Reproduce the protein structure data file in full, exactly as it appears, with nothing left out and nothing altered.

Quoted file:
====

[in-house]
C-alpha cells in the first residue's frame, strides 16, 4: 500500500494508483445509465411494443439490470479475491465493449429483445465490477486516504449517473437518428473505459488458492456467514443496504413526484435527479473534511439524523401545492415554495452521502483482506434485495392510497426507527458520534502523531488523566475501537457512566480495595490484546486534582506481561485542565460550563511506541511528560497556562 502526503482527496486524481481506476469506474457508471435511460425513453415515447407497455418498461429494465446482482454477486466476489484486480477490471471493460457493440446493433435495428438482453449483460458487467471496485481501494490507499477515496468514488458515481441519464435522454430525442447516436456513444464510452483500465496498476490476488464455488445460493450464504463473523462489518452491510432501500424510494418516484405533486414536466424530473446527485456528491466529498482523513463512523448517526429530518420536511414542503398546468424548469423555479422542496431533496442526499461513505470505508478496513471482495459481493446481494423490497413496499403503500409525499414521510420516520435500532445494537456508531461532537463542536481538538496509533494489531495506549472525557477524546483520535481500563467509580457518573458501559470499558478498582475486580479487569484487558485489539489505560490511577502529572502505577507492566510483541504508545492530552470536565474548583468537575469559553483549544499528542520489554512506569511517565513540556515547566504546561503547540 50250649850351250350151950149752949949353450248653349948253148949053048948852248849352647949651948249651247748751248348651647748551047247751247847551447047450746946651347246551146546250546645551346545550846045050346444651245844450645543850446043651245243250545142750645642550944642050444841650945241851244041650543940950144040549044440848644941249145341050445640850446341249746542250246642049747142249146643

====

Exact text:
[in-house]
C-alpha cells in the first residue's frame, strides 16, 4: 500500500494508483445509465411494443439490470479475491465493449429483445465490477486516504449517473437518428473505459488458492456467514443496504413526484435527479473534511439524523401545492415554495452521502483482506434485495392510497426507527458520534502523531488523566475501537457512566480495595490484546486534582506481561485542565460550563511506541511528560497556562 502526503482527496486524481481506476469506474457508471435511460425513453415515447407497455418498461429494465446482482454477486466476489484486480477490471471493460457493440446493433435495428438482453449483460458487467471496485481501494490507499477515496468514488458515481441519464435522454430525442447516436456513444464510452483500465496498476490476488464455488445460493450464504463473523462489518452491510432501500424510494418516484405533486414536466424530473446527485456528491466529498482523513463512523448517526429530518420536511414542503398546468424548469423555479422542496431533496442526499461513505470505508478496513471482495459481493446481494423490497413496499403503500409525499414521510420516520435500532445494537456508531461532537463542536481538538496509533494489531495506549472525557477524546483520535481500563467509580457518573458501559470499558478498582475486580479487569484487558485489539489505560490511577502529572502505577507492566510483541504508545492530552470536565474548583468537575469559553483549544499528542520489554512506569511517565513540556515547566504546561503547540 50250649850351250350151950149752949949353450248653349948253148949053048948852248849352647949651948249651247748751248348651647748551047247751247847551447047450746946651347246551146546250546645551346545550846045050346444651245844450645543850446043651245243250545142750645642550944642050444841650945241851244041650543940950144040549044440848644941249145341050445640850446341249746542250246642049747142249146643